I would agree with AD that, at times, suicide is a mercy. But most of the time the attempted suicides are charitably called "cries for help", and more accurately "stupid is as stupid does".
I have found that most people that really want to die do not call their friends to let them know. They do not "OD" on some over the counter pain killer that will kill nothing more than their liver and leave them suffering for a long time. When they want to die, they are just found dead.
The corollary to that, is that those people who call their friends, or tell their family, or scratch their wrists with a dull plastic knife do not in fact want to die. They want people to pay attention to them for whatever reason. Sometimes they draw more attention than they originally hoped for.
Take for instance "Tommy".
Tommy was upset. The horrors of life were more than he could take. Tommy was a 'young man' of about 23. He was tired of putting up with whatever he had to put up with and wanted to kill himself.
Tommy thought it would be prudent to stop by and tell the police what he was planning. So he did. On his way home with his over-the-counter medicine, he stopped at the police station. Tommy walked right up to the window and told the officer on duty his tell of woe, and his plan to make it all better.
Of course, the officer called a few of his closest and bestest buddies, and for good measure called the fire station to invite us to the send off.
When we arrive with the ambulance and engine, Tommy is in the open to the public unlocked unsecured sitting area of the police station, right beside the door. He is being questioned by a rookie officer. The rookies Field Training Officer is watching. As it happens, our paramedics are a rookie and his FTO. Naturally, the rookies are the ones doing all the talking. The paramedic rookie is going through his "We're here to help you" speech, and the police rookie is going through his "Come on, let these guys help you." speech. By now, the other 4 of us firemen, and the other 3 of the police are watching the rookies, and generally talking amongst ourselves.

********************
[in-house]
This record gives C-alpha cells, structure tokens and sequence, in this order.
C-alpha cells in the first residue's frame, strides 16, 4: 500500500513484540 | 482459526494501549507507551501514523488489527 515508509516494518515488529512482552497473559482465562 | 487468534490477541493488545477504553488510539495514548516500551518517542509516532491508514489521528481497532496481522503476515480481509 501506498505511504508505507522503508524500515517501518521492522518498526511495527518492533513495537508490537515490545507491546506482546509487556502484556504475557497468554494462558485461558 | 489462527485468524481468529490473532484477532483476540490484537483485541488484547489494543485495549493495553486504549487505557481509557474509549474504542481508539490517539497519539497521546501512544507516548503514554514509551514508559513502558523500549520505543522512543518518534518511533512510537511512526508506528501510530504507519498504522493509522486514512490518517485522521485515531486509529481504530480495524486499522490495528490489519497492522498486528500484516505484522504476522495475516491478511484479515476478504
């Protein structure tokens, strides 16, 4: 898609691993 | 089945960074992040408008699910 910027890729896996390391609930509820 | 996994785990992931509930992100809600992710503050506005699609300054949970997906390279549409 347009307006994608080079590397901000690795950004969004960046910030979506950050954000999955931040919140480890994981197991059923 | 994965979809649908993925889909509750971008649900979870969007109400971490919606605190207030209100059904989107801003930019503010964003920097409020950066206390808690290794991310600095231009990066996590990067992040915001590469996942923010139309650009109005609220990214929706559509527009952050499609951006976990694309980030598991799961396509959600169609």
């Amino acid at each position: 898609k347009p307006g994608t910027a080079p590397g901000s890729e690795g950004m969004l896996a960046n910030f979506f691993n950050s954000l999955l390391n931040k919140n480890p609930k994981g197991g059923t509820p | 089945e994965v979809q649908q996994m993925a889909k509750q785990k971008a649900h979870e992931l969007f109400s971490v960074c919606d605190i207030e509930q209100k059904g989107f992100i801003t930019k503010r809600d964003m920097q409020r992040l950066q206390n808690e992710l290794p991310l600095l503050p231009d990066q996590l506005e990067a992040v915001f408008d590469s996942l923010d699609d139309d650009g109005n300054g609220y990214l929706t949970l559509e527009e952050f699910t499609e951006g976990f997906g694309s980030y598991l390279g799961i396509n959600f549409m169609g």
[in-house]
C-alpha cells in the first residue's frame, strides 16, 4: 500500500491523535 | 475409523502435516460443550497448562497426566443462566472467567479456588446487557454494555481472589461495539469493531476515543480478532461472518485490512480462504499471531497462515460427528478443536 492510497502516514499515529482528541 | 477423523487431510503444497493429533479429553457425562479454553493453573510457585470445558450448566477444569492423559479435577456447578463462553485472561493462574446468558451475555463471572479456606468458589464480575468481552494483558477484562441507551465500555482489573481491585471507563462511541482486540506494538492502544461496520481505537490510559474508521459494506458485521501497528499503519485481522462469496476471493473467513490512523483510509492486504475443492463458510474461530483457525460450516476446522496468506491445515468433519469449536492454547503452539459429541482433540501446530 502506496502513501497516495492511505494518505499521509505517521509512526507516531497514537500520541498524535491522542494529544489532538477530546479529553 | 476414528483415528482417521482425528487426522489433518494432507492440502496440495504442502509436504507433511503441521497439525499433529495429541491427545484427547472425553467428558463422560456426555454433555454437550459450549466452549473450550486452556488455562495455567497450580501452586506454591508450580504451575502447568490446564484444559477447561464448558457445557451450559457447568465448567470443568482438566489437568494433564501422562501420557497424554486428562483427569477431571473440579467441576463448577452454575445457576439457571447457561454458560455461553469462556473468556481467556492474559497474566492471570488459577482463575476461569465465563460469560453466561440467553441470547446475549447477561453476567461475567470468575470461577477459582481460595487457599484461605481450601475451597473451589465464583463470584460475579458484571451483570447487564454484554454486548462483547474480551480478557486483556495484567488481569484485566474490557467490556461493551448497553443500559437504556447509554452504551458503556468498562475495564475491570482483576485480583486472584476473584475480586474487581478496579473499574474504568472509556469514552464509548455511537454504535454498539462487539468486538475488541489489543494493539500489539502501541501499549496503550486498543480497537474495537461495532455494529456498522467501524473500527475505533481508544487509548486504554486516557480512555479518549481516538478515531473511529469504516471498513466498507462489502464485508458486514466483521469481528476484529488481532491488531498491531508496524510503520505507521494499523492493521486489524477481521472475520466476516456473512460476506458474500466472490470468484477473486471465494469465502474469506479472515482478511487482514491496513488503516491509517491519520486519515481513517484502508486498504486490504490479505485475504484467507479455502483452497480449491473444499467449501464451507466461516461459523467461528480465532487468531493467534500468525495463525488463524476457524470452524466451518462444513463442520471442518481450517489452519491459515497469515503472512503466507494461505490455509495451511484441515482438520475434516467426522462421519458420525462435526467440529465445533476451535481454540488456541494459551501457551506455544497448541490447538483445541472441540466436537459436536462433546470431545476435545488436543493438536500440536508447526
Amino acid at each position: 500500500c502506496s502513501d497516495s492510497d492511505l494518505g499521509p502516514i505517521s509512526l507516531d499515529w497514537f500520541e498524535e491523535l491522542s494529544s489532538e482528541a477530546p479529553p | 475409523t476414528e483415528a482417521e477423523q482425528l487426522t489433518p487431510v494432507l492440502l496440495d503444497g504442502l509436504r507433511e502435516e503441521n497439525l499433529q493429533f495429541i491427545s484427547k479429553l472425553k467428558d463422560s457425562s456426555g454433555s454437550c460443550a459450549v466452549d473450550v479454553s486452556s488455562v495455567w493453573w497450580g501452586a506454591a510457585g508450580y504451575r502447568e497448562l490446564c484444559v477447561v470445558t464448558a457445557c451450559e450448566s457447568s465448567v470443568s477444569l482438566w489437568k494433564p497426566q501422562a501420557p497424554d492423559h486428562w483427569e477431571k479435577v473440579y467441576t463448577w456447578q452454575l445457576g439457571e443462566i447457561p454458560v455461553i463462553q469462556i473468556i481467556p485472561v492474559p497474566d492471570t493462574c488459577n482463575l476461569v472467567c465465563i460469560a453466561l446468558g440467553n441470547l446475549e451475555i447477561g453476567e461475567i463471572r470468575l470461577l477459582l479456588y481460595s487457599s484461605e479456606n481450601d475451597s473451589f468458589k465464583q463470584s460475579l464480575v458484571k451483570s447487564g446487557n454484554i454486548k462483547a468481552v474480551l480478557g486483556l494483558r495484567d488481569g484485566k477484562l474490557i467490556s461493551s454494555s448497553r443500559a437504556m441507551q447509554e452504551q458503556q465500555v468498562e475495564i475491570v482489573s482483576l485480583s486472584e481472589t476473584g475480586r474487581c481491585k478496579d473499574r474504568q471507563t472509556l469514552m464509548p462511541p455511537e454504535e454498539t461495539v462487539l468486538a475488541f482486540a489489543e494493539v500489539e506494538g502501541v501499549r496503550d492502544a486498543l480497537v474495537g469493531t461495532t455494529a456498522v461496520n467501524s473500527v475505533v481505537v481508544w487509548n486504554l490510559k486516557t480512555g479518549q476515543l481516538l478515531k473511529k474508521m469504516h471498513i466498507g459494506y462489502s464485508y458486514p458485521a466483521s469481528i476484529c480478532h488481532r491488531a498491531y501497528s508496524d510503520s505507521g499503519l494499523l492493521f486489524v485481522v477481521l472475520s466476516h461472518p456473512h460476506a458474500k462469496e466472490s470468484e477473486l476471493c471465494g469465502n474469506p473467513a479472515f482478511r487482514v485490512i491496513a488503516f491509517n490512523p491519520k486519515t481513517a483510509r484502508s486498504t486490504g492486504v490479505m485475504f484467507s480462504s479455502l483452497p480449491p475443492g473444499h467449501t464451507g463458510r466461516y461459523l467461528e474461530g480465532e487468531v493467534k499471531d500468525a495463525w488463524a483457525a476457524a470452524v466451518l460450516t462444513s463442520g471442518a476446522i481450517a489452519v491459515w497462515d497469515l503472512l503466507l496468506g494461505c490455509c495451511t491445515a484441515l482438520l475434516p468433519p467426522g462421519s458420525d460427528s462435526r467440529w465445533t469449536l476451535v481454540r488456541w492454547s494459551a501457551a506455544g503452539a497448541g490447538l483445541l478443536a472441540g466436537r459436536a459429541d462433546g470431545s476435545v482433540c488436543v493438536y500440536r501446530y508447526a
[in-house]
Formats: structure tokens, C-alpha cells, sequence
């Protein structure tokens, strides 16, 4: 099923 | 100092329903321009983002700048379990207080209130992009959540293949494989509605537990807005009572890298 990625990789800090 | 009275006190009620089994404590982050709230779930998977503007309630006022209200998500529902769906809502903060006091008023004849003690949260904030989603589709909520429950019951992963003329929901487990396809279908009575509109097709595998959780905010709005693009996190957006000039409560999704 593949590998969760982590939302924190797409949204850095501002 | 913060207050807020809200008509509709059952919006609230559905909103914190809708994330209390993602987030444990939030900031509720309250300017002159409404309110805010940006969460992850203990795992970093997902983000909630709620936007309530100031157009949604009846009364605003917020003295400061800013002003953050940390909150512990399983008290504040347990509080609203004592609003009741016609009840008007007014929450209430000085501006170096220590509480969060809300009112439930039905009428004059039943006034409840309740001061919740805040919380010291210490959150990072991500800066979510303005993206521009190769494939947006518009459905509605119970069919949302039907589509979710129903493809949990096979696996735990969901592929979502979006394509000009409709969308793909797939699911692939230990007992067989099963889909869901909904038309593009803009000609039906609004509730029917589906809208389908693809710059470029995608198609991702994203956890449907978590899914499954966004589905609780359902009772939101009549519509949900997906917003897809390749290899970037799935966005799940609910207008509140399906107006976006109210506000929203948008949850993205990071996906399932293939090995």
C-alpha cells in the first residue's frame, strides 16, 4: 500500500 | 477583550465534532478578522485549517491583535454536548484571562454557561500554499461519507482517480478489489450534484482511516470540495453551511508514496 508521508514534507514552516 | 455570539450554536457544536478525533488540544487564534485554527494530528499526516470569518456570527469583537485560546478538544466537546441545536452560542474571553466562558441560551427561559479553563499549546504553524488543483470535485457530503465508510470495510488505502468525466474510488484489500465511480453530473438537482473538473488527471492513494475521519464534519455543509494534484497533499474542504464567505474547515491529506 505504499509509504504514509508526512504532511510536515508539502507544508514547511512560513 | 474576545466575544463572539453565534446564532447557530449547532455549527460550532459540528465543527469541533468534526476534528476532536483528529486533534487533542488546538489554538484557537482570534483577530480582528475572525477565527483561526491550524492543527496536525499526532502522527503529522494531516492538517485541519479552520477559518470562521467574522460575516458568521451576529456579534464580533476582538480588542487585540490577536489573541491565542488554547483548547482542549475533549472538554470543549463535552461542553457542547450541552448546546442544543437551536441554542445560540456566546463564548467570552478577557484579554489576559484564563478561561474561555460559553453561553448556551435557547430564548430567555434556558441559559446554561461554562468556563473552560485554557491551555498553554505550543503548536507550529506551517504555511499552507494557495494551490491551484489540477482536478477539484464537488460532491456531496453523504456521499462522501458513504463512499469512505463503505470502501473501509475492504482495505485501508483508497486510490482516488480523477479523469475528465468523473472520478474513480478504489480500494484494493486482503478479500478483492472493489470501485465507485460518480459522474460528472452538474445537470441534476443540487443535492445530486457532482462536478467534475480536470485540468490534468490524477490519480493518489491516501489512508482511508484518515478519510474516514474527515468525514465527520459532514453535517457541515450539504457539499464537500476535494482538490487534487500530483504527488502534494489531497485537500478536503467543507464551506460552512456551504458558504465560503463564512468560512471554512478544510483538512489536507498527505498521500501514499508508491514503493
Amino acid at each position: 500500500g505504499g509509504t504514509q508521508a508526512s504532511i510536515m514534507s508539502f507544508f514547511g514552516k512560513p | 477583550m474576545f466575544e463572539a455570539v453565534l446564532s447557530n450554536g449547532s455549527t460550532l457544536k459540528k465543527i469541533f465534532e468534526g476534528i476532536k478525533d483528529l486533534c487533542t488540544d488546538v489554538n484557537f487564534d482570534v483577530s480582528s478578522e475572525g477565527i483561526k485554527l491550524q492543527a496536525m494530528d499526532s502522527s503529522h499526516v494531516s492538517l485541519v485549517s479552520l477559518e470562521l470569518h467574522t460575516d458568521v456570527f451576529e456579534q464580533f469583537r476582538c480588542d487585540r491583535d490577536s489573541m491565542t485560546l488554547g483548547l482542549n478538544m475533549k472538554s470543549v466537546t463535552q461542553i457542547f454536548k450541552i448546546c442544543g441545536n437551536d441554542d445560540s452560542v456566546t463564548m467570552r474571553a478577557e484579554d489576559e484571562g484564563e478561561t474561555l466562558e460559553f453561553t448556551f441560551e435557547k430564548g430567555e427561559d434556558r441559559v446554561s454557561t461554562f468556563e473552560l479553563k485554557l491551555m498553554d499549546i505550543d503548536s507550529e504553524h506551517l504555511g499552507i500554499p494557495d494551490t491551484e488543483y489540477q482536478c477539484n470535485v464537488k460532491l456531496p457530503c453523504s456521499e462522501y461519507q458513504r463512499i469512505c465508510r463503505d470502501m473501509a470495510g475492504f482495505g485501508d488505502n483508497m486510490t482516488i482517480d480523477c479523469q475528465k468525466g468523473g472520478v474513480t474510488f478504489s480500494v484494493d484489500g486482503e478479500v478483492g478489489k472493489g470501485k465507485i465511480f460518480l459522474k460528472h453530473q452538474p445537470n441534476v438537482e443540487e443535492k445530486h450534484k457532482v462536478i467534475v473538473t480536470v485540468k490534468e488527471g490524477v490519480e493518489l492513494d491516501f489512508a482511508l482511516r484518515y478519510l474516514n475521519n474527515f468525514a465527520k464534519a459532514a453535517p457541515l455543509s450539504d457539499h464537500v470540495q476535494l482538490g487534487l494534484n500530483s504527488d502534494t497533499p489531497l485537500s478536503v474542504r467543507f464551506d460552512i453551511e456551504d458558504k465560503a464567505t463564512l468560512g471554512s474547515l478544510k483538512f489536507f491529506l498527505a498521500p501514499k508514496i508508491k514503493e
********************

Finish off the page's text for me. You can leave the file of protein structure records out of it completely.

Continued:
For some reason Tommy doesn't want our help. He is getting agitated. He begins to curse us, them, us some more, the world. The rookies are talking softly, and this only makes him worse. Everybody else is starting to decide that this is about to get interesting. One of the fireman, a paramedic of several years, tells Tommy in no uncertain terms to get his ass on the stretcher. The police agree that this is what he needs to do, now. Our rookies are still trying to be his friends.
Tommy says he will go. He stands up, the rookie officer frisks him. The rookie paramedic tells him to sit on the cot. Tommy just stands there. Tommy has a look in his eye that everyone but the rookies recognize. Tommy looks at the door, then at the police, back at the door, then at the firemen. Tommy begins to dig into his back pants pocket. Even though he has been frisked, several of us take this as a "bad sign". He looks at the door, digs in his pocket, and gets stiff. He begins to pull out a "fro pick" that is metal spikes about 6 inches long.
As Tommy begins to pull his hand out of his pocket the 2 rookies back up. At the same time, the other 7 of us step forward. Tommy pulls out the pick. Someone grabs his hand, others grab whatever they can. The rodeo is on. It takes a bit more than 8 seconds, but we get Tommy on the cot, strapped (softly and safely) down, and on the way to the ambulance. Myself and the acting Lt. look at our rookie paramedic and ask where he was when the fun started.
As we move outside, I see the police FTO "gently inquiring" if maybe, perhaps, if he felt like it, could the rookie cop maybe actually find stuff that could be used as a weapon next time he frisked someone.
It might not have helped that my Lt. turned and offered to frisk patients next time.